A proposal to eventually abandon the Waiho Flat area at Franz Josef has garnered “significant” support from about 75% of affected landowners.
West Coast Regional Council chief executive Darryl Lew said it is still dependent on getting the new Government to agree to buy in.
The overwhelming support for a 10-year strategy based on expert advice to council was presented to the community in early October.
The council asked for feedback at the same time.
“The feedback that we’ve had from the community around the technical advisory report and strategy on the south side is 75% of the community in favour of that strategy.
“That’s quite significant,” Lew said.
However, it had come with a caveat that those affected should be compensated.
The Waiho Flat area has about 80 residents with around 40 lifestyle and residential properties and several large dairy and dairy support farms.
Lew said some form of affected property buyout on the south side dominated the feedback and the next step was to sound out the Government about it.
“The next stage there is for political representation to go to Wellington early next year.”
A new group representing the regional and district council partners with resident representatives and others would be used to do that, Lew said.
However, the “bigger picture” of how any proposal would eventually be formulated would depend on soundings from the new Government.
Lew said it was unclear yet whether the model previously used to formulate and consult for the Westport flood resilience scheme would also be acceptable for the Waiho strategy.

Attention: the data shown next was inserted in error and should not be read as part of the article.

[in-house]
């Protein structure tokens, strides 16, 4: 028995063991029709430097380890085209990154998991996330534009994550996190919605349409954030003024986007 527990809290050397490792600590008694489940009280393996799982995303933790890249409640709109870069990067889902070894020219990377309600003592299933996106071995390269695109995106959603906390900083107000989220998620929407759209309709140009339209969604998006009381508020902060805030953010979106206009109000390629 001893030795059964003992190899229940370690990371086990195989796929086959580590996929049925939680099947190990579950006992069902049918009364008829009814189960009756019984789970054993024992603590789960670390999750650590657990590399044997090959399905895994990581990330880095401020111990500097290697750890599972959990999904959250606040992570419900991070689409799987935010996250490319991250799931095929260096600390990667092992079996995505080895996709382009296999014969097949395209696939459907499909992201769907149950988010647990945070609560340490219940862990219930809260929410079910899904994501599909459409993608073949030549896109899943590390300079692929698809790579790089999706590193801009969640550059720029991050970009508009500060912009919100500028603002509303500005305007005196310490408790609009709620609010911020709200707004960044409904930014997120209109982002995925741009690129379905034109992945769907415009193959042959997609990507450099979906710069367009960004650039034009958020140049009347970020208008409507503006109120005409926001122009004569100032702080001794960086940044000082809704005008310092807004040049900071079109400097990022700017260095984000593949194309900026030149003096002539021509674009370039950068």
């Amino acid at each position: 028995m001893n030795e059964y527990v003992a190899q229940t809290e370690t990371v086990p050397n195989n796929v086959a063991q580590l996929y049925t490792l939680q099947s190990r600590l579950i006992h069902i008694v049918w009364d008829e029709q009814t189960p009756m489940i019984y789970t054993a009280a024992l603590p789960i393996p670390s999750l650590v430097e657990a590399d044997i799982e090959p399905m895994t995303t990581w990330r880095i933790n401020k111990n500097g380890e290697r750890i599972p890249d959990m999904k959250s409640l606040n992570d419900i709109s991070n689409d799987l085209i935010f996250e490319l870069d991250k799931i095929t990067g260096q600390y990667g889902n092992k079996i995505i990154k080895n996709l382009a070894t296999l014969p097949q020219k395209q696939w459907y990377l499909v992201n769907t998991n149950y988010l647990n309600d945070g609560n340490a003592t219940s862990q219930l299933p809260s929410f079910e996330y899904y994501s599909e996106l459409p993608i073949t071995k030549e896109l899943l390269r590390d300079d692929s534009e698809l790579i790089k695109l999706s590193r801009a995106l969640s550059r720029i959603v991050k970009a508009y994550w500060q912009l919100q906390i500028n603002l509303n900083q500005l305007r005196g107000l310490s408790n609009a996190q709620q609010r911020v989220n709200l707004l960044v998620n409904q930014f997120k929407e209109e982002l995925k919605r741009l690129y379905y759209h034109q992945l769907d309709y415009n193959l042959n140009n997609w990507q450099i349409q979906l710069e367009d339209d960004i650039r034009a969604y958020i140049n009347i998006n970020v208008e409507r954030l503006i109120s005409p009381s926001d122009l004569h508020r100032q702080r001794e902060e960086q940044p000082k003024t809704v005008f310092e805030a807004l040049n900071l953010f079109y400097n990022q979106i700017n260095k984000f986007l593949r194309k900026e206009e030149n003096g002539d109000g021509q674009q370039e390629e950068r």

A steering group of district and regional council representatives, local residents, appointed technical experts, and Government department officials was set up for Westport.
“That was an artefact of the last Government. It remains to be seen if the new Government wants to set up a new construct,” Lew said.
However, it was not as though the natural hazard issues with Franz Josef and the Waiho River had been well-known for over 20 years in Wellington.
This had included previous Government commissioned reports although the matter was now for the regional council to lead, Lew said.
Regional council chairman Peter Haddock said a satisfactory outcome for the Waiho Flat landowners will take a lot of work.
“I guess the main point was that the south side people are in the majority in favour of the proposal for the long-term strategy. There’s a lot of water to go under the bridge. The council has got a lot of work to talk to the Government.”
About $8.8 million allocated by the last Government in 2020 for the $24 million co-funded Waiho River Protection Scheme remained “ringfenced” for the Waiho south bank side.
The council wanted some of that released immediately to begin on the 10-year strategy, councillor Haddock said.
It would immediately fund the strategy’s top priority: to urgently bolster emergency management provisions for the Waiho Flat.
Continuing maintenance of the existing south bank stop banks and developing a masterplan was next on the list for some of that money, councillor Haddock said.
Any abandonment of the Waiho Flat, the rebuild of State Highway 6 inland and a staged release of the stopbanks from about 2034 were further away under the strategy priorities.
“It is a 10-year process.”
Meanwhile, questions of equitable treatment within the Franz Josef rating district and the deployment of ratepayer funds came up at the December 18 meeting in light of the long period of no meetings since 2019.
“From what I can see the north [bank] have ended up with the big stopbanks whereas the south haven’t had anything apart from piecemeal maintenance — but the area is still vulnerable,” councillor Haddock said.
“The hardest part was facing the community and once again having to apologise for previous councils’ lack of community engagement.”
Local Democracy Reporting is Public Interest Journalism funded through NZ On Air
By Brendon McMahon for Local Democracy Reporting